I read the following opinion in the WSJ today and was reminded of a rather simple issue I see every day which is a kind of "fractaloid" mirror for the issues this post raises.
As you might imagine, I treat a lot of sore throat. I mean a lot. You might think illnesses like sore throat are simple, that all the issues around them are known, that something as trivial as sore throat should not raise any eyebrows. And as long as you cover over most of the details of the issues, you would be correct. But of course, the devil is always in the details. Further every detail can be approached from almost any viewpoint, and we all know this makes all the difference.
What is true for information as a whole, is just as true for the rabbit hole which is sore throat.
So let me jump to the answer for a moment: I do not think strep throat should be treated. While I would not say "ever", I would certainly say "most of the time". But let me also add that I always treat strep throat. In other words, knowing what I know, I continue to practice in a manner contrary to what I believe best. It is a most frustrating catch 22 for which I have no answer.
Let me explain by first stating a few "facts" everyone agrees on:
1. 90-95% of pharyngitis is viral
2. Except for a very few viruses, there are no specific anti-viral medications for viral pharyngitis
3. The sensitivity of rapid strep testing is about 80% (meaning 1 in 5 people with strep throat will have a falsely negative test even when they have strep pharyngitis)
4. Throat cultures are very sensitive (>90%) and considered a gold standard in diagnosing strep throat.
5. Throat culture results can take 3 days
6. If someone has strep pharyngitis, they can (should?) be treated with antibiotics
7. The antibiotic we use should usually be a penicillin derivative like amoxacillin (unless the patient is allergic).
Using these simple facts, which the medical profession unanimously agrees on, we of the medical cloth have developed decision/treatment algorithms any emergency physician/mid-level provider worth their salt knows backwards and forwardsfor. These algorithms represent a so called "standard of care"/"best practices"/"evidence based medicine" approach to care we should all follow accordingly. Hence I still treat strep throat. ;-)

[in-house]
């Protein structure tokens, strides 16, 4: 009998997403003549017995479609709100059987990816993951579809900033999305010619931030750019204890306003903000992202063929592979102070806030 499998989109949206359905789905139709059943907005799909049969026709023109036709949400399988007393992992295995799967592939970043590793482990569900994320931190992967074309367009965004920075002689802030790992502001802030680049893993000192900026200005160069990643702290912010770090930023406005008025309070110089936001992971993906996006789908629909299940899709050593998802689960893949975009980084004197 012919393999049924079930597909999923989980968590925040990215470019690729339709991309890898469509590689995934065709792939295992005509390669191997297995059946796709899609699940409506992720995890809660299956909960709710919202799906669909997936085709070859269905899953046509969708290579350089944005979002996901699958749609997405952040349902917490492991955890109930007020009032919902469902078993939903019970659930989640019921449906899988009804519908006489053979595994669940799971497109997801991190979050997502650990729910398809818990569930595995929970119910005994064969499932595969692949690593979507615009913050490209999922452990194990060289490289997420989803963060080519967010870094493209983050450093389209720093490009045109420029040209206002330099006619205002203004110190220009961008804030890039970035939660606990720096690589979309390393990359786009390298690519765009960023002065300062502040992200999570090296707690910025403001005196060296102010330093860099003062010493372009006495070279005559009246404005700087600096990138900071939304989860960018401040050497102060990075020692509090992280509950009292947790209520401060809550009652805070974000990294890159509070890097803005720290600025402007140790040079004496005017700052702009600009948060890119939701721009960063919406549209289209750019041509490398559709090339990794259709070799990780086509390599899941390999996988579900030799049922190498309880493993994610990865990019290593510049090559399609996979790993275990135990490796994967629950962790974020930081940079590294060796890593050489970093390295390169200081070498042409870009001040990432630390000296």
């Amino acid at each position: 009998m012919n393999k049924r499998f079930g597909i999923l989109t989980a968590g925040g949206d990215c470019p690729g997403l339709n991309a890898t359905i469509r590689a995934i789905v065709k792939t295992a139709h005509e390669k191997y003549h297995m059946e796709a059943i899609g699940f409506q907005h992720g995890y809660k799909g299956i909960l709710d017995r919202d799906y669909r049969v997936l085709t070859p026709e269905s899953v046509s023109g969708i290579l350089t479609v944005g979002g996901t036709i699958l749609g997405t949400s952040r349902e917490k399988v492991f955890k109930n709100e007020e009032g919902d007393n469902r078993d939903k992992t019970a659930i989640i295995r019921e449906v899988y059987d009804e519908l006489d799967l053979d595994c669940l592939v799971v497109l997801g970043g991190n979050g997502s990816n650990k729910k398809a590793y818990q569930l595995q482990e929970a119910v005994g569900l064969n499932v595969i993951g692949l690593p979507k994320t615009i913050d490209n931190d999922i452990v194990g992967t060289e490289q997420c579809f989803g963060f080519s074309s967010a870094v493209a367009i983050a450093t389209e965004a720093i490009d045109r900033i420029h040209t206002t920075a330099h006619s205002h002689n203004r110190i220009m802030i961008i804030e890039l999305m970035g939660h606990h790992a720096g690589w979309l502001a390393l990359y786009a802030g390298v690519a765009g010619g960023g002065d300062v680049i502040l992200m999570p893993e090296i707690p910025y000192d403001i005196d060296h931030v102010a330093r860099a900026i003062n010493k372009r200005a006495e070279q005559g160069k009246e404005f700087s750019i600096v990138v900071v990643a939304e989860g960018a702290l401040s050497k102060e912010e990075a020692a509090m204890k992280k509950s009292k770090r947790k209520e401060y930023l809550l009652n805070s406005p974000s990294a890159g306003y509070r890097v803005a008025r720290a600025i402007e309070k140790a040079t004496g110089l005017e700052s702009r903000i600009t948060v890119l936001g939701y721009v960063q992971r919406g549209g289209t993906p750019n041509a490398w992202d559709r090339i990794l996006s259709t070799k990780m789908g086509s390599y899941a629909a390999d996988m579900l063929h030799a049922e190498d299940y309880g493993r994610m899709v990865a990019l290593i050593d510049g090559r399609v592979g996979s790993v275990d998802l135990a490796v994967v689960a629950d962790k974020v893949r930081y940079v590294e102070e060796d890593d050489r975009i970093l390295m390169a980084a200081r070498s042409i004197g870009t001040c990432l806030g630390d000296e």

So far I hope I have said nothing controversial.
The problem of course is that there is a problem. Lots of details were ignored by the people who made these recommendations- I do not suggest mean to imply this was done for nefarious reasons, they had to do it. And of course if you think about it much, points 6 and 7 are not really facts act all.
So if you look at points 1-7, a couple of thoughts should come to mind:
A. From whose viewpoint were these algorithms developed?
B. What were the assumptions that went into the observation/analysis/recommendations?
C. Why should we treat strep throat with antibiotics anyway?
This is a rabbit hole and the post would get very long if I dealt with even a few of these details/issues. As we are all busy, I will simply focus on points 6 and 7 the following way:.
Assume you have strep throat, a test has confirmed this and we believe the test results. Should you be treated with antibiotics?
My bottom line is "no".
It is VERY clear from data that the risk/harm of treating someone with antibiotics is one (maybe two) orders of magnitude greater than doing nothing at all. And yet the medical profession still treats strep throat. Indeed I still treat it stating what I believe to be true.
Total USA Debt
9 months ago